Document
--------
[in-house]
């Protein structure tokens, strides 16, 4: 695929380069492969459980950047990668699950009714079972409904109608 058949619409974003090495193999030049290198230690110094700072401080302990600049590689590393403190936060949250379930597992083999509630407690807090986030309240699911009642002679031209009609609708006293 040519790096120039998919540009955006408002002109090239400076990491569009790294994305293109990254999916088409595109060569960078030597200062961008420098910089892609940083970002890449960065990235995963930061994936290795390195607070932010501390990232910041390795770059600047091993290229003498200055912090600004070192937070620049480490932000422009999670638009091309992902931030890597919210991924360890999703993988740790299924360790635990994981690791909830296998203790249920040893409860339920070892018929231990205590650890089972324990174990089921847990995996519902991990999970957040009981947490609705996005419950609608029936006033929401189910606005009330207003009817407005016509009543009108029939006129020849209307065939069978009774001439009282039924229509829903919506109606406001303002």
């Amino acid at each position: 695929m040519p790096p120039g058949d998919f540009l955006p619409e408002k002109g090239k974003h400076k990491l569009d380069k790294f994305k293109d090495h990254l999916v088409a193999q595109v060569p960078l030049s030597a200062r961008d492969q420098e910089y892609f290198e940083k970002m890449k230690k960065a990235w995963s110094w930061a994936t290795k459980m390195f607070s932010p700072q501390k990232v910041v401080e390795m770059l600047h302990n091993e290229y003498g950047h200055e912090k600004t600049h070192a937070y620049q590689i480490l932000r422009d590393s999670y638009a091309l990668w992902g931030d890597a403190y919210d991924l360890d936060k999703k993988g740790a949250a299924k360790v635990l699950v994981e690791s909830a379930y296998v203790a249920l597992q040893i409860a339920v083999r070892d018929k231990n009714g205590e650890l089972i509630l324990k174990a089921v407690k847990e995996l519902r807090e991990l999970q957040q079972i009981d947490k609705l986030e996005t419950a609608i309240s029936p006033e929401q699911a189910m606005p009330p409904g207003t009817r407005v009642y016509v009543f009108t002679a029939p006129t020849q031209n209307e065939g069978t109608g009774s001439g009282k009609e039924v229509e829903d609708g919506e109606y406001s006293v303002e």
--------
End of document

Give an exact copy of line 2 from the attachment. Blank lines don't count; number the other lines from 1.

């Protein structure tokens, strides 16, 4: 695929380069492969459980950047990668699950009714079972409904109608 058949619409974003090495193999030049290198230690110094700072401080302990600049590689590393403190936060949250379930597992083999509630407690807090986030309240699911009642002679031209009609609708006293 040519790096120039998919540009955006408002002109090239400076990491569009790294994305293109990254999916088409595109060569960078030597200062961008420098910089892609940083970002890449960065990235995963930061994936290795390195607070932010501390990232910041390795770059600047091993290229003498200055912090600004070192937070620049480490932000422009999670638009091309992902931030890597919210991924360890999703993988740790299924360790635990994981690791909830296998203790249920040893409860339920070892018929231990205590650890089972324990174990089921847990995996519902991990999970957040009981947490609705996005419950609608029936006033929401189910606005009330207003009817407005016509009543009108029939006129020849209307065939069978009774001439009282039924229509829903919506109606406001303002």